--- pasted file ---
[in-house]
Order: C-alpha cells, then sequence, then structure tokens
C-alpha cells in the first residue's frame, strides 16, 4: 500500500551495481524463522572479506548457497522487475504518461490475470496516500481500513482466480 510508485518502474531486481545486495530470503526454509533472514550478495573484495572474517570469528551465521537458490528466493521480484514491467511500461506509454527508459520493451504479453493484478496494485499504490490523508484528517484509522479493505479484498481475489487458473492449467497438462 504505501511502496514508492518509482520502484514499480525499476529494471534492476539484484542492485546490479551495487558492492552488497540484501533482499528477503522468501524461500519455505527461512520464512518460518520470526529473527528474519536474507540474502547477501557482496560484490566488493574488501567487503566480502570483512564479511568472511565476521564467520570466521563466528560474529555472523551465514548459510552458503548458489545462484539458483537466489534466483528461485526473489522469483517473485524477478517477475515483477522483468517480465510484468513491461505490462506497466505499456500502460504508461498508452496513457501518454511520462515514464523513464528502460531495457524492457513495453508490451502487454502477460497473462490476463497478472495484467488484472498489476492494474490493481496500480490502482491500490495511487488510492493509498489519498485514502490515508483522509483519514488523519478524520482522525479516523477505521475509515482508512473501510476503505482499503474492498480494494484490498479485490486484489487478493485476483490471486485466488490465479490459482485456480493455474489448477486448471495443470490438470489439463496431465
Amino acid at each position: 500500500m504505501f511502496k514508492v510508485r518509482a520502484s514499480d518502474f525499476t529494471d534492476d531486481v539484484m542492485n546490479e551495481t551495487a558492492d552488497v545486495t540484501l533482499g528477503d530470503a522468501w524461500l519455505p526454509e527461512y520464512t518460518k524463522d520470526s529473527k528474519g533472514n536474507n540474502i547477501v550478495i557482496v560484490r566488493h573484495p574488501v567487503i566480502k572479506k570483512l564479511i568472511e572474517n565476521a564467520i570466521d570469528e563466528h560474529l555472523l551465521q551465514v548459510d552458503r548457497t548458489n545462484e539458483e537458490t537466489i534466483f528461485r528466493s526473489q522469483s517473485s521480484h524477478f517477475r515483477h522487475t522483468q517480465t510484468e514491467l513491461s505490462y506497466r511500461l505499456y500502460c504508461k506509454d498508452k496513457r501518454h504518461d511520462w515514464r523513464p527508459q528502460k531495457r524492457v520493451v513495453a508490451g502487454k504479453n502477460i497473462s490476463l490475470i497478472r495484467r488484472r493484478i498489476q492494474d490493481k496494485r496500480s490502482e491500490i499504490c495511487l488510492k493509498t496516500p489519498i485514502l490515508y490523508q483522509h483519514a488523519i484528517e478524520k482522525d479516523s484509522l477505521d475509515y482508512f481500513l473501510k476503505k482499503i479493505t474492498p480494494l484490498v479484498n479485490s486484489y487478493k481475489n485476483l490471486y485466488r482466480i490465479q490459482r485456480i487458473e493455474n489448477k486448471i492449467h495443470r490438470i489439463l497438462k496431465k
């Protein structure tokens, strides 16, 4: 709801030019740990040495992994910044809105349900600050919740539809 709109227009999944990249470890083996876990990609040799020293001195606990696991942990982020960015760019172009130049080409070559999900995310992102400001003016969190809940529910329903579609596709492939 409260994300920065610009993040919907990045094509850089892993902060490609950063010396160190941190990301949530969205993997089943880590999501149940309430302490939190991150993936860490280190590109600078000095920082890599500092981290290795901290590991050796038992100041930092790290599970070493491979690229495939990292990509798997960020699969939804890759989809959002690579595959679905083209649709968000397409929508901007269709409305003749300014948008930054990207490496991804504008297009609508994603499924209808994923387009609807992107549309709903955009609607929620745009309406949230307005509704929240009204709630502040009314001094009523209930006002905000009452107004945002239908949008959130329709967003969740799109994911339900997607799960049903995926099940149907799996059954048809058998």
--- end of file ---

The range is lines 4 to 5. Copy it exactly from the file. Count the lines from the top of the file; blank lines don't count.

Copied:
Amino acid at each position: 500500500m504505501f511502496k514508492v510508485r518509482a520502484s514499480d518502474f525499476t529494471d534492476d531486481v539484484m542492485n546490479e551495481t551495487a558492492d552488497v545486495t540484501l533482499g528477503d530470503a522468501w524461500l519455505p526454509e527461512y520464512t518460518k524463522d520470526s529473527k528474519g533472514n536474507n540474502i547477501v550478495i557482496v560484490r566488493h573484495p574488501v567487503i566480502k572479506k570483512l564479511i568472511e572474517n565476521a564467520i570466521d570469528e563466528h560474529l555472523l551465521q551465514v548459510d552458503r548457497t548458489n545462484e539458483e537458490t537466489i534466483f528461485r528466493s526473489q522469483s517473485s521480484h524477478f517477475r515483477h522487475t522483468q517480465t510484468e514491467l513491461s505490462y506497466r511500461l505499456y500502460c504508461k506509454d498508452k496513457r501518454h504518461d511520462w515514464r523513464p527508459q528502460k531495457r524492457v520493451v513495453a508490451g502487454k504479453n502477460i497473462s490476463l490475470i497478472r495484467r488484472r493484478i498489476q492494474d490493481k496494485r496500480s490502482e491500490i499504490c495511487l488510492k493509498t496516500p489519498i485514502l490515508y490523508q483522509h483519514a488523519i484528517e478524520k482522525d479516523s484509522l477505521d475509515y482508512f481500513l473501510k476503505k482499503i479493505t474492498p480494494l484490498v479484498n479485490s486484489y487478493k481475489n485476483l490471486y485466488r482466480i490465479q490459482r485456480i487458473e493455474n489448477k486448471i492449467h495443470r490438470i489439463l497438462k496431465k
């Protein structure tokens, strides 16, 4: 709801030019740990040495992994910044809105349900600050919740539809 709109227009999944990249470890083996876990990609040799020293001195606990696991942990982020960015760019172009130049080409070559999900995310992102400001003016969190809940529910329903579609596709492939 409260994300920065610009993040919907990045094509850089892993902060490609950063010396160190941190990301949530969205993997089943880590999501149940309430302490939190991150993936860490280190590109600078000095920082890599500092981290290795901290590991050796038992100041930092790290599970070493491979690229495939990292990509798997960020699969939804890759989809959002690579595959679905083209649709968000397409929508901007269709409305003749300014948008930054990207490496991804504008297009609508994603499924209808994923387009609807992107549309709903955009609607929620745009309406949230307005509704929240009204709630502040009314001094009523209930006002905000009452107004945002239908949008959130329709967003969740799109994911339900997607799960049903995926099940149907799996059954048809058998």